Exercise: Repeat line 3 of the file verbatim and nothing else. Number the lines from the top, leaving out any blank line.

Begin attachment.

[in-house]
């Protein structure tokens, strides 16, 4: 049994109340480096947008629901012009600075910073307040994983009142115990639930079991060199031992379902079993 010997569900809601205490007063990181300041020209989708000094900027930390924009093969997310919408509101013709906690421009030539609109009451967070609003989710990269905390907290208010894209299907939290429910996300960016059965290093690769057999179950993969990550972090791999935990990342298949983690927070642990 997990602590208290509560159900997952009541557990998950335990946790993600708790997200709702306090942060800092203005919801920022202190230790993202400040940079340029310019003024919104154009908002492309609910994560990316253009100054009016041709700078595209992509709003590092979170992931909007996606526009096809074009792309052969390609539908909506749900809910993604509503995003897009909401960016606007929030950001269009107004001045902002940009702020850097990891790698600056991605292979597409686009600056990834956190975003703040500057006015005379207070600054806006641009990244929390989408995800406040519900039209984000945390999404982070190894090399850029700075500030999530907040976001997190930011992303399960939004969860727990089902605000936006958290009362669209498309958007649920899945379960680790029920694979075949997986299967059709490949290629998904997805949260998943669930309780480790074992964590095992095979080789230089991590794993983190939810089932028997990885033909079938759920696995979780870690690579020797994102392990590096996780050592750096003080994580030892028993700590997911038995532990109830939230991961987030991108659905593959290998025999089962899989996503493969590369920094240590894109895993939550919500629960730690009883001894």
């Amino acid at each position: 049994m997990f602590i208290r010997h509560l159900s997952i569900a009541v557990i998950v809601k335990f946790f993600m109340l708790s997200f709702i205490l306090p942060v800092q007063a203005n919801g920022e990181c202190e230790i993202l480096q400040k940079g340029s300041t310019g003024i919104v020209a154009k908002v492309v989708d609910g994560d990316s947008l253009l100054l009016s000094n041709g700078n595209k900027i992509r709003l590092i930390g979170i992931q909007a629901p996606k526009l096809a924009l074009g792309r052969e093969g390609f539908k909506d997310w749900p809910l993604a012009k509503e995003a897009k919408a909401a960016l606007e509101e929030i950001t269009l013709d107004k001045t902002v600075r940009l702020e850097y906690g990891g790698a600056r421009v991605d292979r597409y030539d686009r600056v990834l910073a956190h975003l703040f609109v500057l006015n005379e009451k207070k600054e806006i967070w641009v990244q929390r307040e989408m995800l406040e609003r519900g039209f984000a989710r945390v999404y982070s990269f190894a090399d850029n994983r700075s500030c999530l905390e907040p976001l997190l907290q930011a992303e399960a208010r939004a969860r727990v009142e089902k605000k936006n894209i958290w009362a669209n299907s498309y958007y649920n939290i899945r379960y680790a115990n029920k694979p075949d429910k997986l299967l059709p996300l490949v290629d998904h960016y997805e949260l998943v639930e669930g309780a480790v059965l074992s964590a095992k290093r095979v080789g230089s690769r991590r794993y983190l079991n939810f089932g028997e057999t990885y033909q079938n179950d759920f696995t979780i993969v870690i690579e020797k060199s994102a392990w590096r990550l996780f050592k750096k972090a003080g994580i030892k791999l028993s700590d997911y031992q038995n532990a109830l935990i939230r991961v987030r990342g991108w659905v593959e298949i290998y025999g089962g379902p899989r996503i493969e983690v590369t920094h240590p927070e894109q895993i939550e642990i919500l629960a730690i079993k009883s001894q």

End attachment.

């Amino acid at each position: 049994m997990f602590i208290r010997h509560l159900s997952i569900a009541v557990i998950v809601k335990f946790f993600m109340l708790s997200f709702i205490l306090p942060v800092q007063a203005n919801g920022e990181c202190e230790i993202l480096q400040k940079g340029s300041t310019g003024i919104v020209a154009k908002v492309v989708d609910g994560d990316s947008l253009l100054l009016s000094n041709g700078n595209k900027i992509r709003l590092i930390g979170i992931q909007a629901p996606k526009l096809a924009l074009g792309r052969e093969g390609f539908k909506d997310w749900p809910l993604a012009k509503e995003a897009k919408a909401a960016l606007e509101e929030i950001t269009l013709d107004k001045t902002v600075r940009l702020e850097y906690g990891g790698a600056r421009v991605d292979r597409y030539d686009r600056v990834l910073a956190h975003l703040f609109v500057l006015n005379e009451k207070k600054e806006i967070w641009v990244q929390r307040e989408m995800l406040e609003r519900g039209f984000a989710r945390v999404y982070s990269f190894a090399d850029n994983r700075s500030c999530l905390e907040p976001l997190l907290q930011a992303e399960a208010r939004a969860r727990v009142e089902k605000k936006n894209i958290w009362a669209n299907s498309y958007y649920n939290i899945r379960y680790a115990n029920k694979p075949d429910k997986l299967l059709p996300l490949v290629d998904h960016y997805e949260l998943v639930e669930g309780a480790v059965l074992s964590a095992k290093r095979v080789g230089s690769r991590r794993y983190l079991n939810f089932g028997e057999t990885y033909q079938n179950d759920f696995t979780i993969v870690i690579e020797k060199s994102a392990w590096r990550l996780f050592k750096k972090a003080g994580i030892k791999l028993s700590d997911y031992q038995n532990a109830l935990i939230r991961v987030r990342g991108w659905v593959e298949i290998y025999g089962g379902p899989r996503i493969e983690v590369t920094h240590p927070e894109q895993i939550e642990i919500l629960a730690i079993k009883s001894q």